Did you notice that they were jumping your snap count? “I think everyone has an idea of snap counts from guns, because there’s a mechanic that every team has. We have a silent count, and we have a double silent count. I don’t think that’s all the way correct.”
…but clearly there is something there that is bloody obvious to the opposition that has destroyed Michigan's offense against MSU on their last two trips to East Lansing. (Michigan moved the ball fairly well in last year's matchup only to be undone by turnovers.) The next time Michigan visits they'll presumably be in more of a MANBALL offense with Gardner better equipped to go under center and a line that probably reads Lewan-Bryant-Miller-Kalis-Magnuson, so we may have seen the last of this.
*[I was just reading that Smart Football post he linked about matching short passes with runs, which would have been perfect here. A-gap blitz? Immediate toss to slot/TE. Still need to block up the middle to get the QB some time.]
Re-watching some of the plays, it almost has this video game mentality. It's like Dantonio was on the sideline with a Dual Shock and a bag of Cheetos dialing up punt block on 1st and 10 because, hey, why not? The timed blitzes were killing us, but I don't see that we had an answer even if our snap count wasn't tipped off.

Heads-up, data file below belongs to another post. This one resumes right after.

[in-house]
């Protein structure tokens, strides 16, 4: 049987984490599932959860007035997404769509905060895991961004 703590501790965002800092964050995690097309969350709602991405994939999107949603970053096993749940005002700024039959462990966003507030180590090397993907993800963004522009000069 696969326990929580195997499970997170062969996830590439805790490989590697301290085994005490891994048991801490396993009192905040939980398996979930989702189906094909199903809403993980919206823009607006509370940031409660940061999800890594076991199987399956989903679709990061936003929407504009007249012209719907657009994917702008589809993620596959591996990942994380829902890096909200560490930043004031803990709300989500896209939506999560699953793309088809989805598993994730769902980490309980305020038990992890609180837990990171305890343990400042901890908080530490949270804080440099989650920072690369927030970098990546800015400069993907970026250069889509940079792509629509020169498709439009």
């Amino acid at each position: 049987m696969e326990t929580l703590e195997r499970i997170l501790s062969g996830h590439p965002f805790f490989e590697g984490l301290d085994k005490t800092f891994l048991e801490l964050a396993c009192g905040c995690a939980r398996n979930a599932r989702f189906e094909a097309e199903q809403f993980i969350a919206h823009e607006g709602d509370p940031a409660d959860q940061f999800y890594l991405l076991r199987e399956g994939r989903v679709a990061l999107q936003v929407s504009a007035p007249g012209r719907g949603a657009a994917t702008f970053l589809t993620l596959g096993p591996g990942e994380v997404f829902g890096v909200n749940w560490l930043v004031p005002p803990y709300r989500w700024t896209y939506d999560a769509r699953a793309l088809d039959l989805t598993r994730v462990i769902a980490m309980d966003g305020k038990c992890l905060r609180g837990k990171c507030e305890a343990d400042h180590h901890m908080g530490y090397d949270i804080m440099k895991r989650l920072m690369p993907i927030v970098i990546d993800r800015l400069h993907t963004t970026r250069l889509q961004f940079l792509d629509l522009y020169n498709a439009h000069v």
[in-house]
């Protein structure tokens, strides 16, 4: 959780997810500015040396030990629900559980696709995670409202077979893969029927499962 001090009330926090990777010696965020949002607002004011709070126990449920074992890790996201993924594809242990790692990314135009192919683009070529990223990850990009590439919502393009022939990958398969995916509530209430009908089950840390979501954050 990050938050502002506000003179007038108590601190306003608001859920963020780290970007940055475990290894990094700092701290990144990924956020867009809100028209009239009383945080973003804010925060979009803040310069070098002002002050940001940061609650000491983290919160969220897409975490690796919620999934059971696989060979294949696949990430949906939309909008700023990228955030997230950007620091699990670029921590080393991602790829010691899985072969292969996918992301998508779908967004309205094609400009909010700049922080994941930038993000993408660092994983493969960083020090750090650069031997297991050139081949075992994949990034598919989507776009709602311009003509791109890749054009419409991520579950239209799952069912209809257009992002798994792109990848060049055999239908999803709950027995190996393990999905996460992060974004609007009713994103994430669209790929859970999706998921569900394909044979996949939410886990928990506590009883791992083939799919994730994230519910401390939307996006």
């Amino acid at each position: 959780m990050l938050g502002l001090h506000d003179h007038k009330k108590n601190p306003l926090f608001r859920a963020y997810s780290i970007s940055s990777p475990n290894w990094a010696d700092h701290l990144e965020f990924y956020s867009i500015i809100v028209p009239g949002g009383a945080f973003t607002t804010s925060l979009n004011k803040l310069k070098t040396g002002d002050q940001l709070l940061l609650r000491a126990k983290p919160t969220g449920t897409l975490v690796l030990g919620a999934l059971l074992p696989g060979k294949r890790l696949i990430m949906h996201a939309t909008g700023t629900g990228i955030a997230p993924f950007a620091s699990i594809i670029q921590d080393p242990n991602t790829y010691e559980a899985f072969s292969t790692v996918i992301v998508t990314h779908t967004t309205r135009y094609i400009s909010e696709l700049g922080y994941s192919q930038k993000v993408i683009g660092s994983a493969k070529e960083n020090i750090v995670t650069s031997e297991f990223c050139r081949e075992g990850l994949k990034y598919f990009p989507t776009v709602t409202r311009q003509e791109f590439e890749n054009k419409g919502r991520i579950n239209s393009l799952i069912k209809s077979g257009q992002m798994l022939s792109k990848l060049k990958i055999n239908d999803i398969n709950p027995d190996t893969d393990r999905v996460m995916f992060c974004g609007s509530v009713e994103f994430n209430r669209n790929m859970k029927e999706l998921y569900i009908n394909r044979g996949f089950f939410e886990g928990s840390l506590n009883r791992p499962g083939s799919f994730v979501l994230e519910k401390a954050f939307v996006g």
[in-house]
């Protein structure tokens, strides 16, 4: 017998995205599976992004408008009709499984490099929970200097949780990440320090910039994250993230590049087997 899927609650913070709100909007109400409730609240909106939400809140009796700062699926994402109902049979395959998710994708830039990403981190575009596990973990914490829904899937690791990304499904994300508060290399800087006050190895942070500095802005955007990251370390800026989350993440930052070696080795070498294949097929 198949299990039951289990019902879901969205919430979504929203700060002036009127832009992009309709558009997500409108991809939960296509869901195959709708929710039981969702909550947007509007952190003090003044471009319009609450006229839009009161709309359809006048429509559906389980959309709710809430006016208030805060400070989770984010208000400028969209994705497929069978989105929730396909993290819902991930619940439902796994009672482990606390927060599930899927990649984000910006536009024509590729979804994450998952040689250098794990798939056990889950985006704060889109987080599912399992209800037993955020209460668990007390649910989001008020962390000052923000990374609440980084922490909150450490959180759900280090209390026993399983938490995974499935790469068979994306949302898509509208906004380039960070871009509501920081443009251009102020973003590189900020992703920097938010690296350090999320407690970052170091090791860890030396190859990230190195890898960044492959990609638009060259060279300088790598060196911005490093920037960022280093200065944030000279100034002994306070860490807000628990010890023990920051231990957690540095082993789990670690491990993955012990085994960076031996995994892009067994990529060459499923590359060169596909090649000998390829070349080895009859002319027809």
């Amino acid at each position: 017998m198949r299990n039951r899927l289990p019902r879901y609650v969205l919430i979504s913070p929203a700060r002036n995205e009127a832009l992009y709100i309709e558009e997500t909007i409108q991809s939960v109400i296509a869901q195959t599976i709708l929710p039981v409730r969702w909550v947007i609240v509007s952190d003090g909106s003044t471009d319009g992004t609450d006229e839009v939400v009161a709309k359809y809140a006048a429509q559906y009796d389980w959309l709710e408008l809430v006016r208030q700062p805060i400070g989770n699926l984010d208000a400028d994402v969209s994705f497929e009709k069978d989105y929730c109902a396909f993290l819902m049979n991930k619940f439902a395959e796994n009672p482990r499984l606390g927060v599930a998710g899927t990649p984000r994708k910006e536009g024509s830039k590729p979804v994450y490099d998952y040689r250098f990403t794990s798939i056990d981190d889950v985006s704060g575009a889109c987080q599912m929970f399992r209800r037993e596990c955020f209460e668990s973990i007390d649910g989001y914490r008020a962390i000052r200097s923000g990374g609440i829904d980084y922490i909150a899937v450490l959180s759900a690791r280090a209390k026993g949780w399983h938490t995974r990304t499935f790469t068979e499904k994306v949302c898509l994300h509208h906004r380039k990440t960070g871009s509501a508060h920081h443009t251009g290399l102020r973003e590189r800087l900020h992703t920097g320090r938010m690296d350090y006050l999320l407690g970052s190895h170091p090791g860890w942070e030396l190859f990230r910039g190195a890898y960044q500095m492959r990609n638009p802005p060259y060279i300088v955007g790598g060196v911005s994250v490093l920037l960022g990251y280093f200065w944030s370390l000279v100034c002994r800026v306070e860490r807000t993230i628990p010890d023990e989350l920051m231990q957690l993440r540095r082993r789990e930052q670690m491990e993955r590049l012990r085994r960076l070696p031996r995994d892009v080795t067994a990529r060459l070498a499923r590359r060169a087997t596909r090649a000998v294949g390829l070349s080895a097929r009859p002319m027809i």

It also seemed like we never had two tight end sets in the game except for the soul crushing 4th and 1. I could be wrong though, that whole weekend is sort of a blur to me. I just remember during the game yelling about not hitting tight ends up the middle like we did to Northwestern.
In a five wide set with an even defense, I would think it would be a better idea to look to the side with three wide instead of the side with two wide. If he makes the same errant pass to Koger (who also didn't adjust to run a slant) on the left, it's probably just an ugly incompletion due to the fact that the MSU defense secondary wasn't as tight on that side.
I had the same thought, but my football knowledge is lacking to know whether that's right or not. But I agree, watching the two linebackers move up before the snap I immediately thought Koger would be the person to see the ball come his way. Koger seems the more open one though from pre-snap to post-snap. Perhaps the idea is that Smith is the right option because he is the one that should adjust to the vacated space?